The Portuguese government of the Socialist Party (PS) is increasingly facing a situation like France. Amid this context, like Macron, PS Prime Minister Antonio Costa is resorting to mass repression against strikes. It is imposing minimum services obligations or threatening to outlaw altogether some strikes, such as the indefinite one called by teachers by the STOP union or the justice union that the advisory council of the Attorney General’s Office has already described as illegal.

Last week, the government announced a battery of measures worth 2.5 billion euros that will do little to help workers cope with soaring inflation and high interest rates. The measures include scrapping value added tax (VAT) on essential food products still to be discussed with large retail chains, 140 million euros in support for farmers, as well as a ridiculous paltry additional monthly subsidy of 30 euros to low-income households and plus 15 euros per child. It will also increase civil servants’ wages by 1 percent, whose wages rose by an average of 3.6 percent last year, still way below inflation levels 8.2 percent.

The root cause of the strike wave coincides with what is happening across Europe and internationally as a response to the collapse of living conditions. Everywhere, the ruling class is claiming that they cannot make any concessions while funding bank bailouts and vast military budgets to fuel the war that NATO is waging against Russia in Ukraine.

The union bureaucracies, however, offer no alternative. In Portugal, both the social democratic Union General de Trabajadores (UGT) and the General Confederation of the Portuguese Workers (CGTP), the largest union and linked to the Stalinist Portuguese Communist Party (PCP), are strangling mounting opposition.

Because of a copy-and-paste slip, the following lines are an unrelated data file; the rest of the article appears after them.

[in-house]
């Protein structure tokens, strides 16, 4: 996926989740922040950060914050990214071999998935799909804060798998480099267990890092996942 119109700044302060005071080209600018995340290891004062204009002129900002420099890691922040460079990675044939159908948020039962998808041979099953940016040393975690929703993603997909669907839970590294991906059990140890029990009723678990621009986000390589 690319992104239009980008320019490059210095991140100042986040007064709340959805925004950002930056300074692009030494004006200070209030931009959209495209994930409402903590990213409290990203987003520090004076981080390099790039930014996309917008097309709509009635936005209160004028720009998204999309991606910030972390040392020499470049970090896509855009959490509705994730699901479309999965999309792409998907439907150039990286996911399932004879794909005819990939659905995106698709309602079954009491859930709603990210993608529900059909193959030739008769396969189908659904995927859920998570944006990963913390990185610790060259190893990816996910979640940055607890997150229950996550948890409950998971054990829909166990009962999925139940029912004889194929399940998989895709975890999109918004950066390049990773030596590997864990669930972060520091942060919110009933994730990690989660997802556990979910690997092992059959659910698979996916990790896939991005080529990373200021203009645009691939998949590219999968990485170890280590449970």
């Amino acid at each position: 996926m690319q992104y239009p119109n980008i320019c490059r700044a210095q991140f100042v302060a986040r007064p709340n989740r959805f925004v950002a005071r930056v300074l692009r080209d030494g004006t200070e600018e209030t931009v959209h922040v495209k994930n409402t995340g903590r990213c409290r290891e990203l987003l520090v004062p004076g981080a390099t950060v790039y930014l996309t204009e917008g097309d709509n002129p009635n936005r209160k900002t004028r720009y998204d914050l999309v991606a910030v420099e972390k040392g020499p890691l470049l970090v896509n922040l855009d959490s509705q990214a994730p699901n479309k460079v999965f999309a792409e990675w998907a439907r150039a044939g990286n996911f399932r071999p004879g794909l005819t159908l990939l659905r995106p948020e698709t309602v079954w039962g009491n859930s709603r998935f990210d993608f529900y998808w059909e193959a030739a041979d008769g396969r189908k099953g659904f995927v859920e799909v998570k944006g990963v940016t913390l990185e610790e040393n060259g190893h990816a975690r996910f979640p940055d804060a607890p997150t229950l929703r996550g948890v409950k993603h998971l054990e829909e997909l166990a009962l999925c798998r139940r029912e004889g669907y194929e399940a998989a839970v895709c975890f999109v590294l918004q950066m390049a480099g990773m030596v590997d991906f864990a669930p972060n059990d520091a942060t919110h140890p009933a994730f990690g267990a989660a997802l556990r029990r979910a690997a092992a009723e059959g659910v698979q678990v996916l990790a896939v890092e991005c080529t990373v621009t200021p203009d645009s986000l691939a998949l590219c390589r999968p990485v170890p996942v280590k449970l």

They are calling one-day strikes in an uncoordinated way, or calling them by region, sector or even hourly stoppages, avoiding at all costs to paralyse the economy and bring down the PS government. Systematically, they rapidly call off strikes as was done with the strike of the television TVI workers forced to accept a 5.3 percent wage increase when inflation in February stood at 8.3 percent.

To release pressure, the CGTP called a demonstration on March 18 that brought together tens of thousands of workers in Lisbon calling for measures to limit the prices of basic products and contain inflation. This is a strategy of the union bureaucracies to exhaust workers in one-day strikes and protests. The Stalinist PCP and the petty-bourgeois Bloco de Esquerdas, who supported this call, also collaborate with them.

Its leaders made an exercise in hypocrisy during the demonstration. PCP general secretary Paulo Raimundo said that employment must be accompanied by rights and salaries “which is what the bills are paid with.” BE leader Catarina Martins impotently complained that the government is not fulfilling its commitments, because “respect for those who work is to update wages and freeze prices.”